The people who dominated southern Mesopotamia through the end of the third millennium B.C.E. They were responsible for the creation of many fundamental elements of Mesopotamian culture-such as irrigation technology, cuneiform, and religious conceptions.
Chinese nationalist revolutionary, founder and leader of the Guomindang until his death. He attempted to create a liberal democratic political movement in China but was thwarted by military leaders.
Muslims belonging to branch of Islam believing that the community should select its own leadership. The majority religion in most Islamic countries.
The most destructive civil war in China before the twentieth century. A Christian-inspired rural rebellion threatened to topple the Qing Empire. Leader claimed to be the brother of Jesus.
The kingdoms of southern India, inhabited primarily by speakers of Dravidian languages, which developed in partial isolation, and somewhat differently, from the Aryan north.
Empire unifying China and part of Central Asia, founded 618 and ended 907. The Tang emperors presided over a magnificent court at their capital, Chang'an.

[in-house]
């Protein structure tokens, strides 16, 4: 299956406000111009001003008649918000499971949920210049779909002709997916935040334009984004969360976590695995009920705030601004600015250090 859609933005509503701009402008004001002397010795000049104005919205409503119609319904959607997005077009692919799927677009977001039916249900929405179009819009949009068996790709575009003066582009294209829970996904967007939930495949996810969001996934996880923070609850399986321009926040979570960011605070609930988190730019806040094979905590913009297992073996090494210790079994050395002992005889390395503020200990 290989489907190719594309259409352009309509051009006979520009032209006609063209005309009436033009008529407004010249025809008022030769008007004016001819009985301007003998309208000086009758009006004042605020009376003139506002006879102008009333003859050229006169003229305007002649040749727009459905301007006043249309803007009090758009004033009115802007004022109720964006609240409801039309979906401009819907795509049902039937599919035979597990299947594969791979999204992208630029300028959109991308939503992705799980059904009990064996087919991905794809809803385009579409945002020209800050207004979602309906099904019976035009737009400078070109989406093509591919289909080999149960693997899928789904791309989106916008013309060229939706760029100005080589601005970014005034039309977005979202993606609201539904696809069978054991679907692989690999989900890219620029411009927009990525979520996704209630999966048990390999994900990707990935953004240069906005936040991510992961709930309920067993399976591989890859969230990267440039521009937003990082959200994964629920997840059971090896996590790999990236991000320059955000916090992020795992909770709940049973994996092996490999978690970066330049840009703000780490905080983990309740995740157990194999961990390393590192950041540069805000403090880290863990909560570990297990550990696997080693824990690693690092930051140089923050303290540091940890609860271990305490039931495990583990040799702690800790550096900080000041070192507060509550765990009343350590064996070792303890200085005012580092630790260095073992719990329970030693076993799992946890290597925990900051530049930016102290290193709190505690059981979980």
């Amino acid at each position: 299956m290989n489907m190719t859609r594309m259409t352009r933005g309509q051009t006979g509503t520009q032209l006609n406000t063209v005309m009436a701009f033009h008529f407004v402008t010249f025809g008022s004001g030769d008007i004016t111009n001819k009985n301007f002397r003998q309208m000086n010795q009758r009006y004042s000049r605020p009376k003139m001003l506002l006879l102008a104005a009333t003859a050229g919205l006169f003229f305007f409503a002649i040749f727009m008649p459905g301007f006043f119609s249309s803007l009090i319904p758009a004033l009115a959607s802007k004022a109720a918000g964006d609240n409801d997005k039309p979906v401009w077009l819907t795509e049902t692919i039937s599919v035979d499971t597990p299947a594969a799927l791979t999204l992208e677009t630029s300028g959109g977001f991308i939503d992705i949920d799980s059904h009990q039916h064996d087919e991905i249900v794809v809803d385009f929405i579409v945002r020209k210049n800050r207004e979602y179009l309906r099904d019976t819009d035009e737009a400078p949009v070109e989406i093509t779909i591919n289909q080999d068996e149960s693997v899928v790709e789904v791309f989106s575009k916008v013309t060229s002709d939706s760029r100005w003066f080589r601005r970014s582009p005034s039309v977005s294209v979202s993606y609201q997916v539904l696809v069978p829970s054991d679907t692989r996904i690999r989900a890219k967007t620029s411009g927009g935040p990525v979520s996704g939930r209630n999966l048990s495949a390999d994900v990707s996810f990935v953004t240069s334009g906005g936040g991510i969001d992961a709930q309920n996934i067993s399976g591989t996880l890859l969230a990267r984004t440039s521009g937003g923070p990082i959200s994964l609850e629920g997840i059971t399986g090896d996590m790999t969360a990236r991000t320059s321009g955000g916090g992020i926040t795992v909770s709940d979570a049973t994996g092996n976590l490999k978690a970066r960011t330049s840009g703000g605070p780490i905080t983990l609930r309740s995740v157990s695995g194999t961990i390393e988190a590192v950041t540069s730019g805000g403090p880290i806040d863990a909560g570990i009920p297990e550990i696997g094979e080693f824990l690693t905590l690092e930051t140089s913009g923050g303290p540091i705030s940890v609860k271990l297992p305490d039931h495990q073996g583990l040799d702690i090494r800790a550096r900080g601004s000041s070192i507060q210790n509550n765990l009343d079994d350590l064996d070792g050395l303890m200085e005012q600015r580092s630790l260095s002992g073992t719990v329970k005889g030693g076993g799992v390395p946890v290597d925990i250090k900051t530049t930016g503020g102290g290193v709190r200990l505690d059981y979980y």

'Restructuring' reforms by the nineteenth-century Ottoman rulers, intended to move civil law away from the control of religious elites and make the military and the bureacracy more efficient.
Capital of the Aztec Empire, located on an island in Lake Texcoco. Its population was about 150,000 on the eve of Spanish conquest. Mexico City was constructed on its ruins.
A powerful city-state in central Mexico (100-75 C.E.). Its population was about 150,000 at its peak in 600.
targeting random people who are usually civilians with violence for a political purpose.
Capital city of Egypt and home of the ruling dynasties during the Middle and New Kingdoms. Amon, patron deity of Thebes, became one of the chief gods of Egypt. Monarchs were buried across the river in the Valley of the Kings. (p. 43)
'Way of the Elders' branch of Buddhism followed in Sri Lanka and much of Southeast Asia. It remains close to the original principles set forth by the Buddha; it downplays the importance of gods
Term applied to a group of "developing" or "underdeveloped" countries who professed nonalignment during the Cold War.
American inventor best known for inventing the electric light bulb, acoustic recording on wax cylinders, and motion pictures.
Eighteenth-century English intellectual who warned that population growth threatened future generations because, in his view, population growth would always outstrip increases in agricultural production.
A rotational system for agriculture in which one field grows grain, one grows legumes, and one lies fallow. It gradually replaced two-field system in medieval Europe.
Site in Beijing where Chinese students and workers gathered to demand greater political openness in 1989. The demonstration was crushed by Chinese military with many deaths.